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As a full-time driving instructor, this is EXCELLENT!!Good reminder to pay attention to our own driving (because it's not us we need to worry about, it's the other people, right?), and well done 98G on the evasive maneuvers to avoid becoming directly involved in the collision, and letting him live to learn something from this.
Another reminder we can take away from this is a little lesson on vehicle dynamics.
Your tires have a certain amount of traction given the coefficient of friction for the rubber compound and the surface it's in contact with, along with the size of the contact patch and the weight on the patch. When you steer, brake, or accelerate, the weight of the vehicle will shift away from the direction of force applied to the vehicle (steer left, weight transfers right, brake and weight transfers forwards).
The above is important to remember if you find yourself in a situation where a tire or two leave the pavement. The coefficient of friction for dirt, grass, or gravel is about and order of magnitude less than that of pavement. If you make a rapid steering input to steer away from the shoulder of the road, your weight will transfer away from the steering input meaning that your vehicle's weight will transfer to the tire(s) with the least traction.
In performance driving, there is a concept of "the circle of traction" - which is to say that for any given tire patch, coefficient of friction, and weight on the patch you will have a certain sized circle which represents your available traction or adhesive limit. If you apply force against that circle you must stay within the boundaries of that circle to retain grip on the road - go outside the circle and you start sliding.
If you turn sharply while tires are on a low traction surface, your circle gets much smaller, so you need to impart smaller forces to your vehicle controls to remain in traction and control of the vehicle's path. This means that if you put a tire or two off the pavement at speed you need to slowly correct your line to get back on the road - this could result is you going off the road completely first. Remember that if you also panic and release your foot from the accelerator pedal, the weight will transfer forwards meaning there is less grip on your rear tires, so if you make a rapid steering input the rear tires are more likely to step out (oversteer/spin-out).
The key is to not panic if you screw up, think it through, and understand what the vehicle is doing and telling you. If you need to swerve to avoid something on pavement, give the maximum circle of traction to each step of your swerve. Brake first to transfer weight forwards, release the brakes and steer away from the hazard, straighten out and brake again to retransfer the weight forwards, then steer to grab the next lane (so you don't run off the road) straightened out again and then brake to a stop. It seems like a lot of work and steps, but realize the alternative is sliding into something/someone, or rolling over.
Even for you guys with ABS trucks, you should still learn threshold braking, the point of maximum braking force before the tires start to slip/scrub - this is even before ABS kicks in when the wheels stop spinning from being locked up. You need to know how far you can push your brakes.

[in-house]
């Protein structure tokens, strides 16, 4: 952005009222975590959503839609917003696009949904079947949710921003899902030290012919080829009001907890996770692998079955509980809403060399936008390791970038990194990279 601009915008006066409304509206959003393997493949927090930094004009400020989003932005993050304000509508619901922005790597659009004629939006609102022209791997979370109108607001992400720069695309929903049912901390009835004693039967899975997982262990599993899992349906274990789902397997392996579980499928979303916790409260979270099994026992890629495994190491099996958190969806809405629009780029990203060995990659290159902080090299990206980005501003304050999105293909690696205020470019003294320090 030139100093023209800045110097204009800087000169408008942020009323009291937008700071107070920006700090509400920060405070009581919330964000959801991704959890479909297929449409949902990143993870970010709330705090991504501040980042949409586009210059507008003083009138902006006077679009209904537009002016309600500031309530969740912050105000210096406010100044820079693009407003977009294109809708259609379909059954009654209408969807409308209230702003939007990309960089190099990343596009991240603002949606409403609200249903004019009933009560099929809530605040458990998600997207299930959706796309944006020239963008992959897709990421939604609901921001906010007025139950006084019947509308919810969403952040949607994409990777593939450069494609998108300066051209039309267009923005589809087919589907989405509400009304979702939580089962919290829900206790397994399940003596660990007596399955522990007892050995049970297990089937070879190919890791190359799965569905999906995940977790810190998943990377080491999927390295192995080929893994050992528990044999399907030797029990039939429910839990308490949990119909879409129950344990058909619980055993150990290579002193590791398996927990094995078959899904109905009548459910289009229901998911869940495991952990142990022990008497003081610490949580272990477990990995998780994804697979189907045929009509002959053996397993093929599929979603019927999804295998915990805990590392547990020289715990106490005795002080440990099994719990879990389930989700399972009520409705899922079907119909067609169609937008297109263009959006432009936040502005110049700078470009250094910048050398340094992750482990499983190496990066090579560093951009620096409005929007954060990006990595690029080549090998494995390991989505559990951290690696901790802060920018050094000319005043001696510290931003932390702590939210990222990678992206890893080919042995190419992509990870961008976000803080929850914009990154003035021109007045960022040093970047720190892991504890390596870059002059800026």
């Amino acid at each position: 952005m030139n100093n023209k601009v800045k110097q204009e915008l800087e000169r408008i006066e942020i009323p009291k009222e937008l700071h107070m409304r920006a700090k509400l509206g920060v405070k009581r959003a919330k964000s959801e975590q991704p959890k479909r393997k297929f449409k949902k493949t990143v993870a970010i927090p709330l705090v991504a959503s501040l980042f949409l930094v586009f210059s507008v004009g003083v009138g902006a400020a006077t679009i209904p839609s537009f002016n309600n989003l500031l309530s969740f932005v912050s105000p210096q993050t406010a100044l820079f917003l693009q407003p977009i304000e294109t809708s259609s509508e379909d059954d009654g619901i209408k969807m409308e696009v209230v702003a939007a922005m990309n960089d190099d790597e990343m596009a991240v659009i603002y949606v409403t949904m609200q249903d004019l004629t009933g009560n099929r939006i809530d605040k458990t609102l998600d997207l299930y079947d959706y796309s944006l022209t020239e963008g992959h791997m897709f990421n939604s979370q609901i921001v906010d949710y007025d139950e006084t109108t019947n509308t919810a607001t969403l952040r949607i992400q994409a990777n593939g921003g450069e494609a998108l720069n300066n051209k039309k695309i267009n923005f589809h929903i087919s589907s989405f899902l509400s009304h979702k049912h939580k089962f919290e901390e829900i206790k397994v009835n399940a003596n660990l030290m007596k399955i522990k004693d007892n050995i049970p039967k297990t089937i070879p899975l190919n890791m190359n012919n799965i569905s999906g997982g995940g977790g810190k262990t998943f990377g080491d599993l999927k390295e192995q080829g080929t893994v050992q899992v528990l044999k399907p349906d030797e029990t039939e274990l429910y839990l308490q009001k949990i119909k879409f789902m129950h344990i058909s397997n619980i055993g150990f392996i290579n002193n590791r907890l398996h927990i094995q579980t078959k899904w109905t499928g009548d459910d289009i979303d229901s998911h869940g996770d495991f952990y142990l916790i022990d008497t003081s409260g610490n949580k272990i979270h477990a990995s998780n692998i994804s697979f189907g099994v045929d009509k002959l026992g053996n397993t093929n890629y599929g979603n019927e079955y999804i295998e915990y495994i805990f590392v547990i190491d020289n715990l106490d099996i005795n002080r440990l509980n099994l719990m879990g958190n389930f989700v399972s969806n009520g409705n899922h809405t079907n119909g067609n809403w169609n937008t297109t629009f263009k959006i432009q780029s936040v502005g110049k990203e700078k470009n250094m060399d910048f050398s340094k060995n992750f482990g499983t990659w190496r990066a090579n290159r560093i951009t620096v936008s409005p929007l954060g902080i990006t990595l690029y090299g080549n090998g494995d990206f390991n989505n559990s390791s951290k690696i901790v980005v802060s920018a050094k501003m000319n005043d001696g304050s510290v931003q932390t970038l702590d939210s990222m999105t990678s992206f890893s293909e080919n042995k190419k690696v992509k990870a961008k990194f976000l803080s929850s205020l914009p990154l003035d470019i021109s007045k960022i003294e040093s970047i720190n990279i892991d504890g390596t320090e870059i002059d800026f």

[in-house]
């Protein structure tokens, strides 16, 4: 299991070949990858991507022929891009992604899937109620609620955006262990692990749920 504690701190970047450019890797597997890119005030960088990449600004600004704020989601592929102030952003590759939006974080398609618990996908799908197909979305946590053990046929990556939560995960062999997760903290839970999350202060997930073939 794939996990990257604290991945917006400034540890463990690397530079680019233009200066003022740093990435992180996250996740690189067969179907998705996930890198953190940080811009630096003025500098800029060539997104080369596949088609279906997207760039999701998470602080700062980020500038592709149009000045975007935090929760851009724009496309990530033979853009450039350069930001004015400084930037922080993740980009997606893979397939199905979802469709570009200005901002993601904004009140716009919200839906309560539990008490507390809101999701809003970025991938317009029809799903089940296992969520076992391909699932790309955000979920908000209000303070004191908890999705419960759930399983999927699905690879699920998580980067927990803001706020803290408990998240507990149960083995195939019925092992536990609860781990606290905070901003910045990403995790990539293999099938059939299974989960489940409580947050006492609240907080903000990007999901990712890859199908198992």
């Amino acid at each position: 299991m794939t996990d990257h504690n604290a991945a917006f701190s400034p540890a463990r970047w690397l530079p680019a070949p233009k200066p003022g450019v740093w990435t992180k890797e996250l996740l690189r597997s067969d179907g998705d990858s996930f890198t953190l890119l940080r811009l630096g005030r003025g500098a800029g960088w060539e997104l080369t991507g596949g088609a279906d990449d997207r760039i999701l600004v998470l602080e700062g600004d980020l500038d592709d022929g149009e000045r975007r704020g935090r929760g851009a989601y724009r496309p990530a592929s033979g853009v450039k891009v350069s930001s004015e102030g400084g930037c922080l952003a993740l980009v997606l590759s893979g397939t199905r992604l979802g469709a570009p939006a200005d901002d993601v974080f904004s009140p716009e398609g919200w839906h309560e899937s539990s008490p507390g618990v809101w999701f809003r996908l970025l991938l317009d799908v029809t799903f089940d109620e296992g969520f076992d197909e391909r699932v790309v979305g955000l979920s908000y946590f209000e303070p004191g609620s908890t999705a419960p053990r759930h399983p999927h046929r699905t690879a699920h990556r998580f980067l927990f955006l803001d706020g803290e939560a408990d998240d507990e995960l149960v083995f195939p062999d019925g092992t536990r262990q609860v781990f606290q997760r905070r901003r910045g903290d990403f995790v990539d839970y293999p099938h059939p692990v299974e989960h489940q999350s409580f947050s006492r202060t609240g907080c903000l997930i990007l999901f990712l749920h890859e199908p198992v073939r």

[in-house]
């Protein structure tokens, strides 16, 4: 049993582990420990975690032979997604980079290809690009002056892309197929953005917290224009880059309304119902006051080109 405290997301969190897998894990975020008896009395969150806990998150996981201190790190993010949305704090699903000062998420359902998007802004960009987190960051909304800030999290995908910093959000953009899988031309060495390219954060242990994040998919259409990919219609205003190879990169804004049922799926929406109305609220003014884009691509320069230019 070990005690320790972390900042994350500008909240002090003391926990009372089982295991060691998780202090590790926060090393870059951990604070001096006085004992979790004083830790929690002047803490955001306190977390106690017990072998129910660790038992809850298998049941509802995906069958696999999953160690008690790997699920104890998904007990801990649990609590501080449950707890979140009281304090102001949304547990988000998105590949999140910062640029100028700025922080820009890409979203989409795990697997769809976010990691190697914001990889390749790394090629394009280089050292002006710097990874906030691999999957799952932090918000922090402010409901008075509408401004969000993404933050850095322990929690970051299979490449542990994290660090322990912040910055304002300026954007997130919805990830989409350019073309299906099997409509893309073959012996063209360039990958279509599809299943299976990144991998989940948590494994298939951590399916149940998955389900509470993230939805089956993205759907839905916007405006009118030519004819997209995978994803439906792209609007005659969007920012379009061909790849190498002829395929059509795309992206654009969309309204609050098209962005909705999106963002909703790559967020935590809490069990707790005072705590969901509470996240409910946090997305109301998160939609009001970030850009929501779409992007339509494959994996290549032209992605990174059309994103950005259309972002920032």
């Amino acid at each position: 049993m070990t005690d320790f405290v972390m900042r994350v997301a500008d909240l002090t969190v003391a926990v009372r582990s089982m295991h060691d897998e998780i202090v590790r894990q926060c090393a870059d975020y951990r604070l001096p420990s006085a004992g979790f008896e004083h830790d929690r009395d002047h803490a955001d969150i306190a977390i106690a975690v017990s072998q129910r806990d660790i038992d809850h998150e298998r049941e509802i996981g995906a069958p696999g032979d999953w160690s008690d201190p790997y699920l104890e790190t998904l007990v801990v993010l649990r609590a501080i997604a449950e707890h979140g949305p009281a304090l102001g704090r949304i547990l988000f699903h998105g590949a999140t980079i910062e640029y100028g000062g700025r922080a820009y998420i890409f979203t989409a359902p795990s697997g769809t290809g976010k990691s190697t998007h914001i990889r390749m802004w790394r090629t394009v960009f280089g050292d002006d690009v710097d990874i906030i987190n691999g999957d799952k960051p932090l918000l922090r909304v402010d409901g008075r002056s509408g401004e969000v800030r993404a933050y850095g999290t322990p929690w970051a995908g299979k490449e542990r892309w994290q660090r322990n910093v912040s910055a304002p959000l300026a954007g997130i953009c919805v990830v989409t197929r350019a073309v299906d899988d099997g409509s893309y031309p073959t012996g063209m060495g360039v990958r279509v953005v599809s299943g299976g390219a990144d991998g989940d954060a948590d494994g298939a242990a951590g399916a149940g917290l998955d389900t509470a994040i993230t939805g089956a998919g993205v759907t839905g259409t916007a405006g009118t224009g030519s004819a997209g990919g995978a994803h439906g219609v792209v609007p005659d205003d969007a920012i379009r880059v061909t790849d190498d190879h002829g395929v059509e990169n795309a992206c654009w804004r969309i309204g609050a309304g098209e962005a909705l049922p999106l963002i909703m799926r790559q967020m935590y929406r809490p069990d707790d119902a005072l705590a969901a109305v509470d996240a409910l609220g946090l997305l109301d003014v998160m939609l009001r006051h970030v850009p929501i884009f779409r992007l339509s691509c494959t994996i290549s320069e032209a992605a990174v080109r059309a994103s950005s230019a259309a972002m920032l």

I'd rather know what the vehicle CAN DO, than have my vehicle protect me from what it can't do. It's my opinion that the modern safety systems are quickly relieving the interest and concern of the driver to the hazards and responsibilities of driving...
Brings me back to my classes i have taken for defensive driving at Mid-Ohio SchoolAs a full-time driving instructor, this is EXCELLENT!!
Full ABS brake engagement will take a longer distance to come to a stop than threshold braking; a popular myth is that ABS engagement will stop you on a dime, that is NOT true!
Always know where your escape route is; typically your open blind spot (unoccupied blind spot) is your escape route, so if you have to immediately brake & steer to avoid hitting someone, this will typically use your open (unoccupied) blind spot.
Outstanding post!!! Thank you!
Might be easier to look for something USB powered and find a 24V to USB unit. Wider selection.i run two cameras in my car facing front and rear, i need one on the truck asap.
what cameras can handle 24v? (regarding mike929's post)
If you like it, please post what you are running.I run a camera system on the front of my daily driver these days. I have managed to brake and/or avoid multiple bad drivers so far, but it feels good to have video that shows what happened if I can't brake fast enough or avoid the bad driver.
Well that's kinda why they have seat belts.....Sunroofs are like vacuum cleaners, when cars begin to roll. I don't know why but I've seen more people "exit the vehicle" via them then any other window. He's extremely lucky you were there to apply pressure and control his movements. Too often individuals, in shock, wander off and get struck by passing vehicles or are difficult for EMTs to locate and quickly render aid to.
I've been on wrecks where the seat were in use, and the occupant still died. Sometimes there's just too much momentum for a human body to handle. And I've seen some of the older door mounted seat belts release the occupant when the door was popped open from a severe impact.Driver inattention, excessive speed, no seatbelts=bad juju.
A state trooper buddy of mine told me that he had never been to a wreck with a fatality where the seat belts were in use. With the air bags they have now and the high speed restraint systems in cars today it is stupid not to use seat belts.
Here's a replacment video from a US news outlet:...Here's a back up video...
...goin' good.....goin' good....drift over the line.....over-correct........squeel squeel............BANG.
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